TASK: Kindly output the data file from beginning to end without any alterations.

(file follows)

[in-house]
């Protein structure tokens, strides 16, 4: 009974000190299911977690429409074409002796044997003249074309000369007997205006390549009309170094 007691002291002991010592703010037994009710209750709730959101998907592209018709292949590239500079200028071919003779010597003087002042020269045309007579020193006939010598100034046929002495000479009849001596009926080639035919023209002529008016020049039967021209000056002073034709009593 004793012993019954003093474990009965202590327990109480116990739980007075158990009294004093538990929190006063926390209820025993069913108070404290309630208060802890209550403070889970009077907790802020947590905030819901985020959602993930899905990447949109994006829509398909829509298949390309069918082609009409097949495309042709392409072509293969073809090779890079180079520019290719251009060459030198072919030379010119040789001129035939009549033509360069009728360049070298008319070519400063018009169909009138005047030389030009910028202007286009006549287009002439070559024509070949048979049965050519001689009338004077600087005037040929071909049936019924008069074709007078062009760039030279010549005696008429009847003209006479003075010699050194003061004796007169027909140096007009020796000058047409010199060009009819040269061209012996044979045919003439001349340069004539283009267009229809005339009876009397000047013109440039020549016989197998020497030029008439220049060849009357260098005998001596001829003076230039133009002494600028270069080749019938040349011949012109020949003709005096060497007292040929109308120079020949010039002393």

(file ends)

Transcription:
[in-house]
């Protein structure tokens, strides 16, 4: 009974000190299911977690429409074409002796044997003249074309000369007997205006390549009309170094 007691002291002991010592703010037994009710209750709730959101998907592209018709292949590239500079200028071919003779010597003087002042020269045309007579020193006939010598100034046929002495000479009849001596009926080639035919023209002529008016020049039967021209000056002073034709009593 004793012993019954003093474990009965202590327990109480116990739980007075158990009294004093538990929190006063926390209820025993069913108070404290309630208060802890209550403070889970009077907790802020947590905030819901985020959602993930899905990447949109994006829509398909829509298949390309069918082609009409097949495309042709392409072509293969073809090779890079180079520019290719251009060459030198072919030379010119040789001129035939009549033509360069009728360049070298008319070519400063018009169909009138005047030389030009910028202007286009006549287009002439070559024509070949048979049965050519001689009338004077600087005037040929071909049936019924008069074709007078062009760039030279010549005696008429009847003209006479003075010699050194003061004796007169027909140096007009020796000058047409010199060009009819040269061209012996044979045919003439001349340069004539283009267009229809005339009876009397000047013109440039020549016989197998020497030029008439220049060849009357260098005998001596001829003076230039133009002494600028270069080749019938040349011949012109020949003709005096060497007292040929109308120079020949010039002393």